Norwood's two daughters brought their father additional pain by making poor marriages. One of the husbands, possibly incited by the vicar, continually laid small charges against Norwood in court, causing him much exasperation and necessitating repeated trips across Bermuda to defend himself.
Finally in the 1650s witch trials came to Bermuda and Norwood spent his final years in severe unease that his papers on trigonometry, with their arcane symbols, would be taken as communications with the devil and that he would be treated to a dreadful execution. So little is known of Norwood that it may in fact be that he deserved his unhappy declining years. What is certainly true is that he got them.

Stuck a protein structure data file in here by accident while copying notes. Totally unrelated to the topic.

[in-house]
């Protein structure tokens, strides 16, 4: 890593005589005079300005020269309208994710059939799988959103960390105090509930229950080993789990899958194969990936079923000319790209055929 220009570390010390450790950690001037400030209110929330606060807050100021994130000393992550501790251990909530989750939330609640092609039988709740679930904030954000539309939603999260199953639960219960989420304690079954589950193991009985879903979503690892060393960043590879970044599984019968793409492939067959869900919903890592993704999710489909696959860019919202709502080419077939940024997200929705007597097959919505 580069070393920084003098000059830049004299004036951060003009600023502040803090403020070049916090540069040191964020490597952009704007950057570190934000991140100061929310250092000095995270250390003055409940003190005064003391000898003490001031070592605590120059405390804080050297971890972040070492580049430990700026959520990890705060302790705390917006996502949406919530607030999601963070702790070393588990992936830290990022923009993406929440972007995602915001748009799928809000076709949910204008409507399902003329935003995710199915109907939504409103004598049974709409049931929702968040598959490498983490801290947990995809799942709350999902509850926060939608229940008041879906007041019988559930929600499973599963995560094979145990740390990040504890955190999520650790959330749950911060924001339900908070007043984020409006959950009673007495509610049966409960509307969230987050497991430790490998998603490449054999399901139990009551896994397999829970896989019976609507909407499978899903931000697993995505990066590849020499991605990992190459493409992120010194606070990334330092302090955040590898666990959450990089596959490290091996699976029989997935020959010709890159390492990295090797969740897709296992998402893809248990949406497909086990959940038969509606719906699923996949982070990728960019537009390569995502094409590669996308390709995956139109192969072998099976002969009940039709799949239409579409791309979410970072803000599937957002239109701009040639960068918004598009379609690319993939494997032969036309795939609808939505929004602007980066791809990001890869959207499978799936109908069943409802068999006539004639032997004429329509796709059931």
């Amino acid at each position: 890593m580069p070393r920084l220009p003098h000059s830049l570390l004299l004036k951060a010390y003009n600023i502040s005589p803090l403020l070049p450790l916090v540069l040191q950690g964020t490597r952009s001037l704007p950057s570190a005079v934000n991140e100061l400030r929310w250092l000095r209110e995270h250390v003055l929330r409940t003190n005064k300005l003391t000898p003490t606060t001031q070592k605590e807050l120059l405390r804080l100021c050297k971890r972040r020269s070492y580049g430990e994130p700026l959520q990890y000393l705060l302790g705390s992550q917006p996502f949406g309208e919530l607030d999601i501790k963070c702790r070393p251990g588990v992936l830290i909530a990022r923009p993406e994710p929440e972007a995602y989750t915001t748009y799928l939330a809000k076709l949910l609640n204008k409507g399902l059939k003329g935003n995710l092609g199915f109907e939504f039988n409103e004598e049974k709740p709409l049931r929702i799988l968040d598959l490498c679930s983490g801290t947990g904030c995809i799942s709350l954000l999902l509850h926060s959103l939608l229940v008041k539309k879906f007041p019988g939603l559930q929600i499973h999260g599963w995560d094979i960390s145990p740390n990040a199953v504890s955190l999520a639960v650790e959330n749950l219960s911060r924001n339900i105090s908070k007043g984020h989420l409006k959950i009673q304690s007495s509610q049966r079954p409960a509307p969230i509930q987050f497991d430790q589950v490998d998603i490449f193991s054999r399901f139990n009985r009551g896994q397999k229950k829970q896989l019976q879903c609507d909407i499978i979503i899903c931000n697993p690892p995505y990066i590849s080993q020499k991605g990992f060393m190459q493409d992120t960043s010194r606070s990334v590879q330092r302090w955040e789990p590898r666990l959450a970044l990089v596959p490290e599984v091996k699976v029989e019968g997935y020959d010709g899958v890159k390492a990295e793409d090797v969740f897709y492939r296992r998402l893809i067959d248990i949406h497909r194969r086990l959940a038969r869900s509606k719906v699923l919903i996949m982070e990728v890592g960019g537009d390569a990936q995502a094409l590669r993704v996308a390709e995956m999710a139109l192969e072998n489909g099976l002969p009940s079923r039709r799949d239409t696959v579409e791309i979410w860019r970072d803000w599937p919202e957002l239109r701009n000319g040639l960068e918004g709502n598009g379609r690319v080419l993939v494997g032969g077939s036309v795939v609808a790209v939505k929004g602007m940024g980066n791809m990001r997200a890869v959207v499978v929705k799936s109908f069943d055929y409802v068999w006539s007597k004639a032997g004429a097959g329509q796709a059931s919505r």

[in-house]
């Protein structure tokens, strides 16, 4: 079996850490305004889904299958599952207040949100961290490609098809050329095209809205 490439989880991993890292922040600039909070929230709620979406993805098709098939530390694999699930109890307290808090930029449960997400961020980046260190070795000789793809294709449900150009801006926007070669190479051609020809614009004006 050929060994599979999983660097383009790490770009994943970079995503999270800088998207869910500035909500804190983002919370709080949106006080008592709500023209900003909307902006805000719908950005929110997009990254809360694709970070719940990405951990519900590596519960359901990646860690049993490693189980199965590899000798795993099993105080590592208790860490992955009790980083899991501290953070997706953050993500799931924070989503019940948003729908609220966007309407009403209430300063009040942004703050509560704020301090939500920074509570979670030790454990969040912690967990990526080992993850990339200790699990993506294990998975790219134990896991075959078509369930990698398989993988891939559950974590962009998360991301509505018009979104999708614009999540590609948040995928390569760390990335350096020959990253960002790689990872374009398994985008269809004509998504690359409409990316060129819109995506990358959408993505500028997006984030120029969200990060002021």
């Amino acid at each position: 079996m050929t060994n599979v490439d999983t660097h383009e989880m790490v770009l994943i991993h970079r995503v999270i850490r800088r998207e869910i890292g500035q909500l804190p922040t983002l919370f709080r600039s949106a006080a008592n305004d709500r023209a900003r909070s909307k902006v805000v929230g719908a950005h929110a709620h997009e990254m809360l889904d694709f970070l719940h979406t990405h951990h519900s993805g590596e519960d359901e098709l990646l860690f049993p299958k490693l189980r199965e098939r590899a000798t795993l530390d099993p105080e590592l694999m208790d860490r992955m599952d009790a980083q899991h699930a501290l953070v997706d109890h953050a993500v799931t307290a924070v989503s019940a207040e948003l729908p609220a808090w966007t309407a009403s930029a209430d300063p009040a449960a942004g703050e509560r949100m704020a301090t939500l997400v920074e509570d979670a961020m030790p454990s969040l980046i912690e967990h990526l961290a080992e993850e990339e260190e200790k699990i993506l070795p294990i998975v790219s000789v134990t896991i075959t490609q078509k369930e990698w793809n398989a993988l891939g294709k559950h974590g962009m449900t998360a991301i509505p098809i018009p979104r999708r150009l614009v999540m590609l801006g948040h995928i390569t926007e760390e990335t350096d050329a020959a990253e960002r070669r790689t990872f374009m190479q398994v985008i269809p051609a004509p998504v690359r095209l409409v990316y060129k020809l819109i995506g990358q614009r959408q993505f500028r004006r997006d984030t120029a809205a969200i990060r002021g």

Meanwhile, the momentum for determining the Earth's circumference passed to France. There, the astronomer Jean Picard devised an impressively complicated method of triangulation involving quadrants, pendulum clocks, zenith sectors, and telescopes (for observing the motions of the moons of Jupiter).
After two years of trundling and triangulating his way across France, in 1669 he announced a more accurate measure of 110.46 kilometers for one degree of arc. This was a great source of pride for the French, but it was predicated on the assumption that the Earth was a perfect sphere—which Newton now said it was not.